# Gaussian on an oblique ray with Tikz

I try to draw a generic Gaussian over a ray, to indicate a possible generic trend. At the moment I have managed to draw both the ray and the Gaussian, but I can't get it to lay on the ray, as changing the coordinates changes the whole graph. In the image it is as I would like it to look, as it came is in the code.

\documentclass[border=2cm]{standalone}
\usepackage{pgfplots}
\pgfplotsset{compat=1.8}

\begin{document}

\pgfmathdeclarefunction{gauss}{3}{%
\pgfmathparse{1/(#3*sqrt(2*pi))*exp(-((#1-#2)^2)/(2*#3^2))}%
}

\begin{tikzpicture}
\begin{axis}[
no markers,
domain=0:6,
samples=100,
ymin=0,
xmin=0,
axis lines*=left,
every axis y label/.style={at=(current axis.above origin),anchor=south},
every axis x label/.style={at=(current axis.right of origin),anchor=west},
height=12cm,
width=12cm,
xtick=thick,
ytick=thick,
enlargelimits=false,
clip=false,
axis on top,
grid = major,
]
\begin{scope}[yshift=-\pgflinewidth]

\clip (axis cs:0,0) rectangle (axis cs:6,1);
\end{scope}

\addplot [very thick,black!50!] {gauss (x, 3, 0.8)};
\pgfmathsetmacro\valueB{gauss(1,3,0.09)}
\pgfmathsetmacro\valueA{gauss(1,3,0.8)}
\pgfmathsetmacro\valueC{gauss(1,3,0.8)}

\node[coordinate, pin={Spatial and cognitive distance}] at (axis cs: 3, 0.5){};

\end{axis}

\end{tikzpicture}
\end{document}


Any tips? Thanks a lot <3

Welcome to TeX.SE!!!

If you can use a TikZ picture, it would be very easy. You only have to draw you gaussian function and rotate it.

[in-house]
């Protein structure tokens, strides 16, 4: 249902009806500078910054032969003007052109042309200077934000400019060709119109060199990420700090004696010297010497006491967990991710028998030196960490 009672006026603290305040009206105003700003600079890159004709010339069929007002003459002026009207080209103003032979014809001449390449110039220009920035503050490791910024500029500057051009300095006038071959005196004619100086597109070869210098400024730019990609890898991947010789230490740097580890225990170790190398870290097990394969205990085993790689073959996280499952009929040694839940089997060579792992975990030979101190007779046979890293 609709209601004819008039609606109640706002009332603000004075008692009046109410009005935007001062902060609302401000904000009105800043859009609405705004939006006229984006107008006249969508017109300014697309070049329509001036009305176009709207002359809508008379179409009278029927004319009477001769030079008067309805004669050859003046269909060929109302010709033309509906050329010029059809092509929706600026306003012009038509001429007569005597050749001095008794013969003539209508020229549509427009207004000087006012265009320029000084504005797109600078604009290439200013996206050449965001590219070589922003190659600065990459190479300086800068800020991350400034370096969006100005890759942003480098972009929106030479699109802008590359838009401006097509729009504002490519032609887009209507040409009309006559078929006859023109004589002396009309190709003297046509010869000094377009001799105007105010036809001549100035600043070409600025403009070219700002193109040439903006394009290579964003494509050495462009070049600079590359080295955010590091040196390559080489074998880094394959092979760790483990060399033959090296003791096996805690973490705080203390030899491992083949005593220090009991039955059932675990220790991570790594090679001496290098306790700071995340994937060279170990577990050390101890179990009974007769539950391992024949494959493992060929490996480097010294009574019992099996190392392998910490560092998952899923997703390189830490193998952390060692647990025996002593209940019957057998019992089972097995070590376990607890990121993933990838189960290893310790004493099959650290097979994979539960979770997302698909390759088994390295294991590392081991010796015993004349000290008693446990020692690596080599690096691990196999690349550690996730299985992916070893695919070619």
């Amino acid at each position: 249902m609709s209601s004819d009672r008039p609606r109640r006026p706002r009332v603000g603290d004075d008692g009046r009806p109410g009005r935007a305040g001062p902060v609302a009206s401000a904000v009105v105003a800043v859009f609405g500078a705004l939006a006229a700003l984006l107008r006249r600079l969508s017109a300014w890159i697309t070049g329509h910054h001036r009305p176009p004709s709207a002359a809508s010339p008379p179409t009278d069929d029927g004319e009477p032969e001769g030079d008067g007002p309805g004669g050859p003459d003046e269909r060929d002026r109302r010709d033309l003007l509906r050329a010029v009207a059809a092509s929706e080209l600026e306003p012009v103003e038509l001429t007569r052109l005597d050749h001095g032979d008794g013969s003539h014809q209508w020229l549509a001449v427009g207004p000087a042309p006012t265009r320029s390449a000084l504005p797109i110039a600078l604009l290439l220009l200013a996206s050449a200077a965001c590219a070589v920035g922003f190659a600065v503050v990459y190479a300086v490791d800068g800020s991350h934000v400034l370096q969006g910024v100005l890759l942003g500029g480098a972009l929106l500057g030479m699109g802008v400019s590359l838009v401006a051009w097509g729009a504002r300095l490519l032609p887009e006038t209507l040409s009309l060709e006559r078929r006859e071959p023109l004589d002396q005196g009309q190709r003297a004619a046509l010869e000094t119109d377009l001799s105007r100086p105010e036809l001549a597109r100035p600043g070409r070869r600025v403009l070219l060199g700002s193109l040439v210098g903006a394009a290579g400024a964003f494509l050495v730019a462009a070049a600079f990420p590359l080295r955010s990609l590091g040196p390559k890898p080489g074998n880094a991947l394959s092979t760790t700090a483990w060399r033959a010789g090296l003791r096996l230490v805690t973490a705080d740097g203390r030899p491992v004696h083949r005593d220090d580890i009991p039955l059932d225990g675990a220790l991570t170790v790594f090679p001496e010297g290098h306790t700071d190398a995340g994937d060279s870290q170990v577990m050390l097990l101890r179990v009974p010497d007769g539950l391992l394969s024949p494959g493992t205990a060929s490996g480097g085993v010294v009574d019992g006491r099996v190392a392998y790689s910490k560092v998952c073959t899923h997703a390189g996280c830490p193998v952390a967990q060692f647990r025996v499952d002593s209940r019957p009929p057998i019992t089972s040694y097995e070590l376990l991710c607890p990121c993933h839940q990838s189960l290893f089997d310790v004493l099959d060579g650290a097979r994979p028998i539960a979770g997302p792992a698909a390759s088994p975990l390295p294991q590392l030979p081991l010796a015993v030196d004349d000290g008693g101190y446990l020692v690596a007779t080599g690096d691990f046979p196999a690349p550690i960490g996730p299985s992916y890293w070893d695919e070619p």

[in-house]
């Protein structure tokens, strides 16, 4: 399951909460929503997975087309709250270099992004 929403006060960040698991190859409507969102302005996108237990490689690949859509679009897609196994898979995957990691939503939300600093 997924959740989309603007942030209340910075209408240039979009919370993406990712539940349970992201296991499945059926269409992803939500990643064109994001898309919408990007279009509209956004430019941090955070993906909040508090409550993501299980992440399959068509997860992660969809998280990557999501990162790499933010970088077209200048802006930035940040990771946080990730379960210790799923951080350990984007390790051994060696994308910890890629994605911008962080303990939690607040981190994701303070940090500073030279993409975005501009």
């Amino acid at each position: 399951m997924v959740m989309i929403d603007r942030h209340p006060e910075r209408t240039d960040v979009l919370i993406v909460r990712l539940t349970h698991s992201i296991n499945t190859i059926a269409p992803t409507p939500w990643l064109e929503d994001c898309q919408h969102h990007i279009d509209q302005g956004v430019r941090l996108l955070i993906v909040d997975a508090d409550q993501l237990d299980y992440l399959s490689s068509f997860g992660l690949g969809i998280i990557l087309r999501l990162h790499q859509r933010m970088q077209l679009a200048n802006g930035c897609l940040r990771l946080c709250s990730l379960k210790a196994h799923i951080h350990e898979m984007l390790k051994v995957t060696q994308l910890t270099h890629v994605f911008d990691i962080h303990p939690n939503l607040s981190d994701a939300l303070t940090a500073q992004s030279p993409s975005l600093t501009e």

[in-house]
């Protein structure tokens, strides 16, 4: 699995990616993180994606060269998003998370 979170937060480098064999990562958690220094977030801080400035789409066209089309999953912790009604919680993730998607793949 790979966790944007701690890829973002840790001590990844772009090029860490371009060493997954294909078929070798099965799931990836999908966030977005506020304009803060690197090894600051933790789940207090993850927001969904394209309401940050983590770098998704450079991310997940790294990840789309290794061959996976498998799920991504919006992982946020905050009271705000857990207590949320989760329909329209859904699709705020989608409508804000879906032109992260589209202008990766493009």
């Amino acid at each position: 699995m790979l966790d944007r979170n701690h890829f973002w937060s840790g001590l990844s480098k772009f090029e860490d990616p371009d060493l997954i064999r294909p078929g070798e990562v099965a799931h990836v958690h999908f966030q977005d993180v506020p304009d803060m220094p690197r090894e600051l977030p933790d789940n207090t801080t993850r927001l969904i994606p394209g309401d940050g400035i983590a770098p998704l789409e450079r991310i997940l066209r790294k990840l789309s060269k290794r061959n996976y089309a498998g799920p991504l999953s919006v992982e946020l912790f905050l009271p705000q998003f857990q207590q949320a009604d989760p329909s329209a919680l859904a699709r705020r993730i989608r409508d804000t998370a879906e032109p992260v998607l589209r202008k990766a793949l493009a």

Like the following example:

\documentclass[border=2mm,tikz]{standalone}

\pgfmathdeclarefunction{gauss}{3}{\pgfmathparse{1/(#3*sqrt(2*pi))*exp(-((#1-#2)^2)/(2*#3^2))}}

\begin{document}
\begin{tikzpicture}
% grid
\draw[help lines]  (0,0) grid[step=0.5] (6,6);
% axes
\draw[latex-latex] (0,6) node [above] {$y$} |- (6,0) node [right] {$x$};
% gaussian function
\draw[rotate=45,red,fill=red,fill opacity=0.2] plot[domain=0:{6*sqrt(2)},samples=100] (\x,{gauss(\x,{3*sqrt(2)},0.7)});
% line
\draw (0,0) -- (6,6);
% axes labels
\foreach\i in {1,...,5}
{
\node at (\i,0) [below] {$\i$};
\node at (0,\i) [left]  {$\i$};
}
\end{tikzpicture}
\end{document}


• Wow thank you so much I didn't know about the possibility of rotating the function. Thank again! Oct 18 at 18:55
• +1: Does the curly bracket syntax {6*sqrt(2)} works out of the box? Oct 19 at 8:26
• @Dr.ManuelKuehner, thanks!! Do you mean without the curly brackets? Yes, it works, I put the curly brackets without thinking, because they are always needed in TikZ coordinates. Oct 19 at 8:35
• Ah, I was assuming that the curly brackets are needed when a calculation is required. Oct 19 at 9:29